In the "on init" section, the init script exports all environment variables from init.fs.rc, and creates all storage-related directories and symlinks needed for both configurations (except for when they conflict). lvm_symlinks.sh will create directories/symlinks that must be configuration-specific. Just like lvm_init.sh - it decides what to do based on whether /dev/lvpool/userdata exists

    In the "on fs" section - we do an SELinux restorecon on /dev/mapper/lvpool-userdata (/dev/lvpool/userdata would probably work here too). If it doesn't exist, this will fail gracefully without causing any issues.

    In "on early-boot" - lvm_setprop.sh uses /system/bin/setprop to set ro.lvm_storage to 0 or 1 depending on the detected configuration. The property service is not available until early-boot - so this cannot be in lvm_init.sh or lvm_symlinks.sh This propery is used by the frameworks/base patch above to determine which storage_list to choose.

    At the end of the init.qcom.rc, the fuse daemon for emulated storage is added for all configurations. (I could not figure out a good way to make this conditional based on whether LVM was present or not). In a non-LVM configuration, it runs but is harmless - it maps /data/media (which is empty) to /mnt/shell/emulated (which nothing is looking at due to the environment variables and symlinks set in the "on init" section )

    You will probably notice that Omni's standard storage configuration is fairly different from ColorOS - this is due to the way KitKat storage works, but it allowed us to get away without using Oppo's ext4 permissions hacks in our kernel (by remapping permissions instead, in a manner similar to how the emulated storage system works) The way we handle our /sdcard partition does interoperate without issues with the ColorOS approach.

    https://gerrit.omnirom.org/#/c/9279/ is a patch specifically for TWRP. TWRP currently determines whether to use emulated storage (/sdcard on /data/media) at build time instead of at run time. Until I have time to fix this, the patch here operates as a workaround. It is similar to the behavior of the fuse sdcard daemon in the previous patch - it maps /data/media to /sdcard whether the configuration is actually emulated storage or not. If the device is not using emulated storage (LVM), mapping of /data/media to /sdcard is still mostly harmless. However it does result in undesirable changes to TWRP's user interface. DO NOT USE THIS APPROACH IN PRODUCTION RELEASES. It's a horrible hack. You'll need to figure out how to properly do /data/media handling depending on whether LVM is present or not based on how your own recovery architecture works.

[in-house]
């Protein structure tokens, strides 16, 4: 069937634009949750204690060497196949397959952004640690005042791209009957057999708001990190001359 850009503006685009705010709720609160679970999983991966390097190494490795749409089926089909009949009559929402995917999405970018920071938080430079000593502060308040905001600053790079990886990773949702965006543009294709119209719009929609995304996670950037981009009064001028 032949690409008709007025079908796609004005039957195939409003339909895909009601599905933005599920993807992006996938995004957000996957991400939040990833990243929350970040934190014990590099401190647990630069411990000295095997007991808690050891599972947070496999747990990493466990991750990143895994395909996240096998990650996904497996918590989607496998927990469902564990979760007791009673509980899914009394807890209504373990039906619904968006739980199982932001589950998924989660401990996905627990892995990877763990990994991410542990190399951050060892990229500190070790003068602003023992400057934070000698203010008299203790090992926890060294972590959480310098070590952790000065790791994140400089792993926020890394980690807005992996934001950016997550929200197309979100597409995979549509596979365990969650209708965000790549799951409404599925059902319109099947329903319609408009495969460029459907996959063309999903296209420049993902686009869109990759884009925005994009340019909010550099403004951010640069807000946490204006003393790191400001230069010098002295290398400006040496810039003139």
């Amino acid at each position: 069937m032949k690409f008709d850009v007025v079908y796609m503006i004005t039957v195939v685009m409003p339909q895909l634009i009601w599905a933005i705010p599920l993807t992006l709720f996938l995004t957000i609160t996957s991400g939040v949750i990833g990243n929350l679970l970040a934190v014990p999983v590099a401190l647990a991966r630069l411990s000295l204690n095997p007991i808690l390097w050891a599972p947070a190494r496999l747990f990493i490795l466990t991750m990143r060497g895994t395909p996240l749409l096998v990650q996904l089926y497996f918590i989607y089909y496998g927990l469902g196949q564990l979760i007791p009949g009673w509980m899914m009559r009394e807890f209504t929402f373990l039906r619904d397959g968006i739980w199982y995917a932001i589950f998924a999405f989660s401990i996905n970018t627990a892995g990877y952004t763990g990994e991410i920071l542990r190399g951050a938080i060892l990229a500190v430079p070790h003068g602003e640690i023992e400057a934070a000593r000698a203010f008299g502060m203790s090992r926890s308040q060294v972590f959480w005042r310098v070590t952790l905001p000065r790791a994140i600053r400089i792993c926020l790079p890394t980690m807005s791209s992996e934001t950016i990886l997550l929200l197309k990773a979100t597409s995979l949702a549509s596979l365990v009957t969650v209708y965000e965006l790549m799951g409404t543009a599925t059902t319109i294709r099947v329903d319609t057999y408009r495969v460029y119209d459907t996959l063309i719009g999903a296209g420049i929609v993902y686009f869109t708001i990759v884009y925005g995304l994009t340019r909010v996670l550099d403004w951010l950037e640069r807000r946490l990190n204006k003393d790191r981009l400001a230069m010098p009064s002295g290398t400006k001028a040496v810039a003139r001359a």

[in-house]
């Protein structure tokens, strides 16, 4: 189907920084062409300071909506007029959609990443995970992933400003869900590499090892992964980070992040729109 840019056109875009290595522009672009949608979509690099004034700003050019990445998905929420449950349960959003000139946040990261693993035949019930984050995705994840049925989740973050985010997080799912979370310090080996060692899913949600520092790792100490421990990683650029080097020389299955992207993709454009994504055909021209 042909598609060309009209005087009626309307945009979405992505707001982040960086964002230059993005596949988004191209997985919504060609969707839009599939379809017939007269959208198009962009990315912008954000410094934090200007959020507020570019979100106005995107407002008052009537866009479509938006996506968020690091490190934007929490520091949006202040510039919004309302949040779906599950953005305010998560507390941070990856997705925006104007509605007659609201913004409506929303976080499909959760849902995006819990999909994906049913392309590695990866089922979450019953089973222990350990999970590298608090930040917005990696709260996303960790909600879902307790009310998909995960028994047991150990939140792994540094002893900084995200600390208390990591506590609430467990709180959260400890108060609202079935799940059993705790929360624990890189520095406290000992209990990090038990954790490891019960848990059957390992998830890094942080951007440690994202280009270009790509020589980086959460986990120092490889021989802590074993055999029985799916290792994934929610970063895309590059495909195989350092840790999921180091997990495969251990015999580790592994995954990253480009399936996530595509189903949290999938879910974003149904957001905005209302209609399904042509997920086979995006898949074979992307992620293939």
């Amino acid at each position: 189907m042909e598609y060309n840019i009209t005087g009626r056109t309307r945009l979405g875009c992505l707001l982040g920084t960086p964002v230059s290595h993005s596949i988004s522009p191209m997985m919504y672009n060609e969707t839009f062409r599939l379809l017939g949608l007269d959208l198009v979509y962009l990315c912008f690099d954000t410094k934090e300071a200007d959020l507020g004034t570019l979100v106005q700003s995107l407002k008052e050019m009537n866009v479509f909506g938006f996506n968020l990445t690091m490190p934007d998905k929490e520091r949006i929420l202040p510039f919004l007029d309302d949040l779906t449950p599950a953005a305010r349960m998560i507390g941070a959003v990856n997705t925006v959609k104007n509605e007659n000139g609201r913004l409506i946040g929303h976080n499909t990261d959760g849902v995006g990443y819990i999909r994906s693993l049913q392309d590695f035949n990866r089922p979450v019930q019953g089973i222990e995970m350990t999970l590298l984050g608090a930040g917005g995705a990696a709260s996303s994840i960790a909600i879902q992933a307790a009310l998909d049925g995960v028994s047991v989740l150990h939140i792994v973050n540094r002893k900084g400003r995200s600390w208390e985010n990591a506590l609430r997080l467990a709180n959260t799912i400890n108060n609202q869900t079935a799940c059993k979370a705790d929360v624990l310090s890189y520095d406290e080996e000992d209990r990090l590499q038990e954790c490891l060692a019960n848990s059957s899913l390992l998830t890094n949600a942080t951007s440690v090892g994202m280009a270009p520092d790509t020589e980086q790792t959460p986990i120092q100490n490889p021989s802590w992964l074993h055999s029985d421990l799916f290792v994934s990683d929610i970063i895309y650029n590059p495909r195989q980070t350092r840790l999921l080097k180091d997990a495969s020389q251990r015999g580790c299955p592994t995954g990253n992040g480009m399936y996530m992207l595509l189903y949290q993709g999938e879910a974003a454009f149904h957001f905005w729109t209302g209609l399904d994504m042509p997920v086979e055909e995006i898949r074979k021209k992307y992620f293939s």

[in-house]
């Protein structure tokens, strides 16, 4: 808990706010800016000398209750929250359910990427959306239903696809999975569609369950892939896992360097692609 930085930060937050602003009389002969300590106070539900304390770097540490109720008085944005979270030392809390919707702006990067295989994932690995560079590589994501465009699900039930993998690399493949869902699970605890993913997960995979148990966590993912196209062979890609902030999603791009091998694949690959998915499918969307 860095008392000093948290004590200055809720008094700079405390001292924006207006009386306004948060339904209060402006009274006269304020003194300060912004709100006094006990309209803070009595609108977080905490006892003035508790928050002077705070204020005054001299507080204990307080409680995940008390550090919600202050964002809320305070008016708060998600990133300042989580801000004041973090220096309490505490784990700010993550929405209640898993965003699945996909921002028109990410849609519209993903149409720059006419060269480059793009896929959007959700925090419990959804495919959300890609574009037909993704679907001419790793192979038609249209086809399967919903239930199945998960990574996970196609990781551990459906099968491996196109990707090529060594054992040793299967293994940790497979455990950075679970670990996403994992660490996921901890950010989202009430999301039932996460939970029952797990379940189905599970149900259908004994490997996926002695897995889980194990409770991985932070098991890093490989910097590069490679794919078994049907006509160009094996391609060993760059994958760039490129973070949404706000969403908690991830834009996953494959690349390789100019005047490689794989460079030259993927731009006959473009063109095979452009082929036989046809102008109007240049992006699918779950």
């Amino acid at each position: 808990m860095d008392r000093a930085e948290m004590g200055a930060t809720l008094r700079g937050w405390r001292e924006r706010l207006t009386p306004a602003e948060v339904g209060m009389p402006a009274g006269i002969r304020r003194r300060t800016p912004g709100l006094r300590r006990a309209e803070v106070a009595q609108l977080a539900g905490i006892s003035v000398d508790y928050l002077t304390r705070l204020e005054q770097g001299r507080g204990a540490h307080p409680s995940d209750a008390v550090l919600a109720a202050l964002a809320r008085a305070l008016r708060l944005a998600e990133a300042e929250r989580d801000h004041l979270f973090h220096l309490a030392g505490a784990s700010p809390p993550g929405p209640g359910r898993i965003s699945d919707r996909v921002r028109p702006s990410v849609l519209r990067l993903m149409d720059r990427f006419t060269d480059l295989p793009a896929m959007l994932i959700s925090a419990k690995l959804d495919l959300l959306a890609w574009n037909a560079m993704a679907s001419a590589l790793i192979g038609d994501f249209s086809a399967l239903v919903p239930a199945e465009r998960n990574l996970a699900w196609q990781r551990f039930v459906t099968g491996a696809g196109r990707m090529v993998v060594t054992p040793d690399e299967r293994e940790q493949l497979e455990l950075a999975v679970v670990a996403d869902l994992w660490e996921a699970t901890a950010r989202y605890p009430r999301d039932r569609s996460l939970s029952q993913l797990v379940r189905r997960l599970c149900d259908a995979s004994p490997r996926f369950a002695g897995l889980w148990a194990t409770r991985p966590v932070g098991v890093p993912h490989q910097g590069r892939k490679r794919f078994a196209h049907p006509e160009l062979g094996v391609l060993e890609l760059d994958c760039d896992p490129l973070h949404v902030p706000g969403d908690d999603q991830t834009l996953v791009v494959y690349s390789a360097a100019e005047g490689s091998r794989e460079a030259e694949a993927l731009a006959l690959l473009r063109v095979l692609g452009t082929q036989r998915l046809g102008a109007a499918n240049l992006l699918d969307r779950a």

https://gerrit.omnirom.org/#/c/9281/ adds "raw" sdcard and userdata partition entries to the partition table for the LVM configuration. This allows a user to return their device to a standard configuration by formatting the underlying sdcard and userdata partitions directly, instead of the removelvm ZIP at the beginning of this email. - To be abandoned, this patch was squashed into 9206
    13
    FAQ

    Q: Coldbird already had repartitioning support. Why did you create this different approach?
    A: Even before he started work, I strongly recommended that he not touch the partition table of the device. It's a really bad idea and is fundamentally dangerous. It's pure luck that someone hasn't hardbricked yet. (A number of people have come close.) If you read through his thread and the ColorOS 2.0.2 thread, you'll see that the repartitioning approach fails frequently, and in multiple ways. (Missing partition contents, partition table ending early, etc. The latter is really scary, one person had the process fail at mmcblk0p19 - what if someone else's partition table write operation aborted even earlier?.) Also, nearly everyone that has implemented support for that approach has needed a separate build to support it. (Oppo is the first to manage autodetection.) I also provided him all of the reference information from Steven676's work.

    LVM is far safer. The underlying partition table is not touched in any way. Instead, LVM remaps sectors on the fly so that two partitions that are not adjacent to each other on the physical storage appear as a single contiguous partition to the filesystem drivers. Linux has supported LVM for on the order of a decade, if not more. I've been using LVM on my file server since 2006. (Yes, the system is 8 years old and still working other than needing a new power supply after a thunderstorm. Nothing to do with LVM. :) ) In addition, the lvm.conf configuration used here provides protection against accidental typos causing damage. Undoing the changes is as simple as doing a wipe of /data and /sdcard from any standard recovery and can be done in seconds, not of running a special batch file that runs a bunch of fastboot commands and takes 4-5 minutes. Similarly, the LVM setup process currently described in the Omni thread involves flashing a single ZIP from recovery that takes only 10-15 seconds, and most of that process is flashing an LVM-aware recovery. (The only limitation currently is that the ZIP must be on external storage - USB OTG or MicroSD)